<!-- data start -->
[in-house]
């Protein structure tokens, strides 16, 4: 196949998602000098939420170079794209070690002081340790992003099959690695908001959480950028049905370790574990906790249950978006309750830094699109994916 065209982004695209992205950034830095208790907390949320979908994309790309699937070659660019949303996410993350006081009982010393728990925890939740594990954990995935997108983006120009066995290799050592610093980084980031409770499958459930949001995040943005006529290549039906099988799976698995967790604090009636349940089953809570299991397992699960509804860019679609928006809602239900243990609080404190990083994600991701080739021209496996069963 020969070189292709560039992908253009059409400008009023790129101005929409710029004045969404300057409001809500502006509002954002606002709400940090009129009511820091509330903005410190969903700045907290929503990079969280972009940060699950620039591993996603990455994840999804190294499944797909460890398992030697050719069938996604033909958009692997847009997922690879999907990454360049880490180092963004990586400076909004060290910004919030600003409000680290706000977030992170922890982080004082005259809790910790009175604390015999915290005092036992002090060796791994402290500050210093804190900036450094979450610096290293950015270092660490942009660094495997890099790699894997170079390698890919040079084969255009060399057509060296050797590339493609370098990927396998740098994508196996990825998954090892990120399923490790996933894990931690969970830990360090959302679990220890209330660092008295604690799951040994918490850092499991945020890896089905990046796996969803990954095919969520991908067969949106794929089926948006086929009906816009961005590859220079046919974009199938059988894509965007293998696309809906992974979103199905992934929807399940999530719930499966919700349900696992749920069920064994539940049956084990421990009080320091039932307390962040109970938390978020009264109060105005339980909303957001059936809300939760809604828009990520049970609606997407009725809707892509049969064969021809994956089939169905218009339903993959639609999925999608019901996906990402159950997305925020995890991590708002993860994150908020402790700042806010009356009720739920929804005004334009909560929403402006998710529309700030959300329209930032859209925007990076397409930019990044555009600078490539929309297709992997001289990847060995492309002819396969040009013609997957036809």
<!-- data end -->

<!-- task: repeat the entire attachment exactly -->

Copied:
[in-house]
């Protein structure tokens, strides 16, 4: 196949998602000098939420170079794209070690002081340790992003099959690695908001959480950028049905370790574990906790249950978006309750830094699109994916 065209982004695209992205950034830095208790907390949320979908994309790309699937070659660019949303996410993350006081009982010393728990925890939740594990954990995935997108983006120009066995290799050592610093980084980031409770499958459930949001995040943005006529290549039906099988799976698995967790604090009636349940089953809570299991397992699960509804860019679609928006809602239900243990609080404190990083994600991701080739021209496996069963 020969070189292709560039992908253009059409400008009023790129101005929409710029004045969404300057409001809500502006509002954002606002709400940090009129009511820091509330903005410190969903700045907290929503990079969280972009940060699950620039591993996603990455994840999804190294499944797909460890398992030697050719069938996604033909958009692997847009997922690879999907990454360049880490180092963004990586400076909004060290910004919030600003409000680290706000977030992170922890982080004082005259809790910790009175604390015999915290005092036992002090060796791994402290500050210093804190900036450094979450610096290293950015270092660490942009660094495997890099790699894997170079390698890919040079084969255009060399057509060296050797590339493609370098990927396998740098994508196996990825998954090892990120399923490790996933894990931690969970830990360090959302679990220890209330660092008295604690799951040994918490850092499991945020890896089905990046796996969803990954095919969520991908067969949106794929089926948006086929009906816009961005590859220079046919974009199938059988894509965007293998696309809906992974979103199905992934929807399940999530719930499966919700349900696992749920069920064994539940049956084990421990009080320091039932307390962040109970938390978020009264109060105005339980909303957001059936809300939760809604828009990520049970609606997407009725809707892509049969064969021809994956089939169905218009339903993959639609999925999608019901996906990402159950997305925020995890991590708002993860994150908020402790700042806010009356009720739920929804005004334009909560929403402006998710529309700030959300329209930032859209925007990076397409930019990044555009600078490539929309297709992997001289990847060995492309002819396969040009013609997957036809």